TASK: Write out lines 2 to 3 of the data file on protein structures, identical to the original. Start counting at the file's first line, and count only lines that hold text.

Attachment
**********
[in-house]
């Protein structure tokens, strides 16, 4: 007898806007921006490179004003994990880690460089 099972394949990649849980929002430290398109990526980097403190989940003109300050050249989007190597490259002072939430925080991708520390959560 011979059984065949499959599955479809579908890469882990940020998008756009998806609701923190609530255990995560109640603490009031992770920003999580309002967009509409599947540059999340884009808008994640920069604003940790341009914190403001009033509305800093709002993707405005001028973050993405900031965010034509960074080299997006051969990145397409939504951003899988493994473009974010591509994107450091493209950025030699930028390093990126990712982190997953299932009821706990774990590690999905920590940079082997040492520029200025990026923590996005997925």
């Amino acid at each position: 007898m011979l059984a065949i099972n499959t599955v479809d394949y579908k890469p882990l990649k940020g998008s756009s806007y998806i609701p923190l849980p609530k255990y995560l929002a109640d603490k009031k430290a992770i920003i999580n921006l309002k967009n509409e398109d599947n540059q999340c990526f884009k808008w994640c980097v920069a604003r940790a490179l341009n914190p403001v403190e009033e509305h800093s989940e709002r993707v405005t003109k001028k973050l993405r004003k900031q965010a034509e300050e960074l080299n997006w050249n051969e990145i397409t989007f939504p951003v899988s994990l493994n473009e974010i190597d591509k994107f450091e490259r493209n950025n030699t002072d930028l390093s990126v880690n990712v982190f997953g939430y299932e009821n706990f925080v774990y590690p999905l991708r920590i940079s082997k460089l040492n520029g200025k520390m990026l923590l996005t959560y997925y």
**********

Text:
């Protein structure tokens, strides 16, 4: 007898806007921006490179004003994990880690460089 099972394949990649849980929002430290398109990526980097403190989940003109300050050249989007190597490259002072939430925080991708520390959560 011979059984065949499959599955479809579908890469882990940020998008756009998806609701923190609530255990995560109640603490009031992770920003999580309002967009509409599947540059999340884009808008994640920069604003940790341009914190403001009033509305800093709002993707405005001028973050993405900031965010034509960074080299997006051969990145397409939504951003899988493994473009974010591509994107450091493209950025030699930028390093990126990712982190997953299932009821706990774990590690999905920590940079082997040492520029200025990026923590996005997925």
């Amino acid at each position: 007898m011979l059984a065949i099972n499959t599955v479809d394949y579908k890469p882990l990649k940020g998008s756009s806007y998806i609701p923190l849980p609530k255990y995560l929002a109640d603490k009031k430290a992770i920003i999580n921006l309002k967009n509409e398109d599947n540059q999340c990526f884009k808008w994640c980097v920069a604003r940790a490179l341009n914190p403001v403190e009033e509305h800093s989940e709002r993707v405005t003109k001028k973050l993405r004003k900031q965010a034509e300050e960074l080299n997006w050249n051969e990145i397409t989007f939504p951003v899988s994990l493994n473009e974010i190597d591509k994107f450091e490259r493209n950025n030699t002072d930028l390093s990126v880690n990712v982190f997953g939430y299932e009821n706990f925080v774990y590690p999905l991708r920590i940079s082997k460089l040492n520029g200025k520390m990026l923590l996005t959560y997925y």